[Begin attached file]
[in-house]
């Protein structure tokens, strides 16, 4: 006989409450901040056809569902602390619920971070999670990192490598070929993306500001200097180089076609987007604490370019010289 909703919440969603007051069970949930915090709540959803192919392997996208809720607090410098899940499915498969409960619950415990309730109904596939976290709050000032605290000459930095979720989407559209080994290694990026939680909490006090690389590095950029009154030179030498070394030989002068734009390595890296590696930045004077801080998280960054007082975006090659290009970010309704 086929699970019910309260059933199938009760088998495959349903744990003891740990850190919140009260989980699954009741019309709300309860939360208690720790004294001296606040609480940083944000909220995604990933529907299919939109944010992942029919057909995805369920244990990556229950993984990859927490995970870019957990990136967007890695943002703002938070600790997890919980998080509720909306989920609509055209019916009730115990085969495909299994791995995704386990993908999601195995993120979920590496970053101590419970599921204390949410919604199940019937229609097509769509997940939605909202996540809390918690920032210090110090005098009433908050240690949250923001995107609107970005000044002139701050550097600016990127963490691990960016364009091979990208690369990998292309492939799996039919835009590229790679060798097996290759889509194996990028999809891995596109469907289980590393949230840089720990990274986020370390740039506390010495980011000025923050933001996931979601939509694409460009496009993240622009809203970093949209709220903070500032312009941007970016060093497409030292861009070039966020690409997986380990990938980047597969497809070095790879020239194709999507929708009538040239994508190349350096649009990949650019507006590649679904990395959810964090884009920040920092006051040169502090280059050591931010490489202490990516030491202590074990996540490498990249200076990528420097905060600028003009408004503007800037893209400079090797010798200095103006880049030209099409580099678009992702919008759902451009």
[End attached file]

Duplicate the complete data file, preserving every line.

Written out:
[in-house]
């Protein structure tokens, strides 16, 4: 006989409450901040056809569902602390619920971070999670990192490598070929993306500001200097180089076609987007604490370019010289 909703919440969603007051069970949930915090709540959803192919392997996208809720607090410098899940499915498969409960619950415990309730109904596939976290709050000032605290000459930095979720989407559209080994290694990026939680909490006090690389590095950029009154030179030498070394030989002068734009390595890296590696930045004077801080998280960054007082975006090659290009970010309704 086929699970019910309260059933199938009760088998495959349903744990003891740990850190919140009260989980699954009741019309709300309860939360208690720790004294001296606040609480940083944000909220995604990933529907299919939109944010992942029919057909995805369920244990990556229950993984990859927490995970870019957990990136967007890695943002703002938070600790997890919980998080509720909306989920609509055209019916009730115990085969495909299994791995995704386990993908999601195995993120979920590496970053101590419970599921204390949410919604199940019937229609097509769509997940939605909202996540809390918690920032210090110090005098009433908050240690949250923001995107609107970005000044002139701050550097600016990127963490691990960016364009091979990208690369990998292309492939799996039919835009590229790679060798097996290759889509194996990028999809891995596109469907289980590393949230840089720990990274986020370390740039506390010495980011000025923050933001996931979601939509694409460009496009993240622009809203970093949209709220903070500032312009941007970016060093497409030292861009070039966020690409997986380990990938980047597969497809070095790879020239194709999507929708009538040239994508190349350096649009990949650019507006590649679904990395959810964090884009920040920092006051040169502090280059050591931010490489202490990516030491202590074990996540490498990249200076990528420097905060600028003009408004503007800037893209400079090797010798200095103006880049030209099409580099678009992702919008759902451009």